BRUSSELS (Reuters) - Germany is preparing entry bans for travellers from Britain, Portugal, Brazil and South Africa to limit the spread of the more contagious variants of the coronavirus raging in these countries, Interior Minister Horst Seehofer said on Thursday.
"To protect our population, there should be no entry fromregions where these variants of the virus are rampant," he saidon the fringes of a virtual meeting with his EU counterparts.
Belgium has already barred residents from taking vacationsabroad until March to fight the spread of the more infectiousvirus variants, but other European Union members reject radical measures such as travel or entry bans.
Seehofer vowed Germany would go ahead with its planseven if the EU as a whole didn't agree such measures.
"We cannot expect to have a European solution that meets ourexpectations any time soon, so we are preparing nationalmeasures," he said.
The transport of goods and medical supplies will not beaffected by the restrictions that are under discussion in theBerlin government, according to Seehofer.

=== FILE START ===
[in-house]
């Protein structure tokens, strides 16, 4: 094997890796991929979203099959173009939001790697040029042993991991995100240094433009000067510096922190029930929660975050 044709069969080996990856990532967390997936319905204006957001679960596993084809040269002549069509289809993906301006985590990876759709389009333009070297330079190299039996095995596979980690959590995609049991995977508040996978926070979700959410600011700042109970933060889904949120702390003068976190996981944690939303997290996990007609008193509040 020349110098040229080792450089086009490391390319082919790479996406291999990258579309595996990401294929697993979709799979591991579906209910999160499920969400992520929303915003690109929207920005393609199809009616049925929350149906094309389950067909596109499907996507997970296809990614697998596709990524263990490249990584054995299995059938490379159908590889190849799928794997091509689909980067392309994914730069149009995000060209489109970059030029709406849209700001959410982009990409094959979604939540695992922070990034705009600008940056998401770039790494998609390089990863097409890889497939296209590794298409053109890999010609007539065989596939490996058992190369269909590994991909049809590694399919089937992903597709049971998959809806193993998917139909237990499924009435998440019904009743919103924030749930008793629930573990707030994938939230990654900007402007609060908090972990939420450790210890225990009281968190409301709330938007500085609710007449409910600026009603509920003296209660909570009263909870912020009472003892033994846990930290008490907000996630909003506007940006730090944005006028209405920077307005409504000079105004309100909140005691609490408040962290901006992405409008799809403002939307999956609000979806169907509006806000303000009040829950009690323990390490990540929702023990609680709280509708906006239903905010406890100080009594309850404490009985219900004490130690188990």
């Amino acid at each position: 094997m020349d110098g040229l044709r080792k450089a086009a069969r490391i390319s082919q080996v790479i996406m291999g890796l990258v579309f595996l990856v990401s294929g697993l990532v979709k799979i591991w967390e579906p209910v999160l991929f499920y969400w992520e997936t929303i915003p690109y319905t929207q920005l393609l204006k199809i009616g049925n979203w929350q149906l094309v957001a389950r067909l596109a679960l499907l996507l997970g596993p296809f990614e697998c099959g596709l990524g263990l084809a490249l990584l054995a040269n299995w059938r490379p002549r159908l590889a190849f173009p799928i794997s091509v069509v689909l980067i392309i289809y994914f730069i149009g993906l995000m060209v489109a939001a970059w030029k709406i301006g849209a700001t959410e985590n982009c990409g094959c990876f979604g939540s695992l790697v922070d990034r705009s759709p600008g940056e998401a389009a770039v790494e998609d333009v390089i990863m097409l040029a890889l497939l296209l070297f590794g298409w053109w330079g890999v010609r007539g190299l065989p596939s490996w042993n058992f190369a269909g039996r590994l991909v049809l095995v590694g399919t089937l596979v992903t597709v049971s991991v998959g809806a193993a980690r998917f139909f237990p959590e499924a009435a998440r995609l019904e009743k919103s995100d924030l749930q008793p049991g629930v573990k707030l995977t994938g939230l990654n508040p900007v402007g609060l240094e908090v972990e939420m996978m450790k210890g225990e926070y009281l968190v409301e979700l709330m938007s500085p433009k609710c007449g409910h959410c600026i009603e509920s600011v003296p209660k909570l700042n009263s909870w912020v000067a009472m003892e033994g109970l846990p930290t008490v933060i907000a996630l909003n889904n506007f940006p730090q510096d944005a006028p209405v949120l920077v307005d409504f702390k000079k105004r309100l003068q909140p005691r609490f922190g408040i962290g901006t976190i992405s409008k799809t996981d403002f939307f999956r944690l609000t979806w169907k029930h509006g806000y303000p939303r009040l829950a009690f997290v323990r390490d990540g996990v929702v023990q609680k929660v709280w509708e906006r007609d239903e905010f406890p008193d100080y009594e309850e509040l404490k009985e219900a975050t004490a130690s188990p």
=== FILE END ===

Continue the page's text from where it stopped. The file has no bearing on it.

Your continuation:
The European Union meanwhile cut Japan from its list of countries from which travellers can visit the bloc without COVID-related restrictions such as quarantines or mandatory tests.
After the changes, the list will consist of seven countries - Australia, China, New Zealand, Rwanda, Singapore, South Korea and Thailand.
Despite China being on the list, travel from there will be allowed only if Chinese authorities also allow in EU visitors. The reciprocity requirement is not applied in the case of the other listed countries.
The list also only serves as a recommendation on travel rules. Individual EU countries can set their own rules.
(Reporting by Sabine Siebold and Phil Blenkinsop; Editing by Alexandra Hudson, Kate Abnett and Giles Elgood)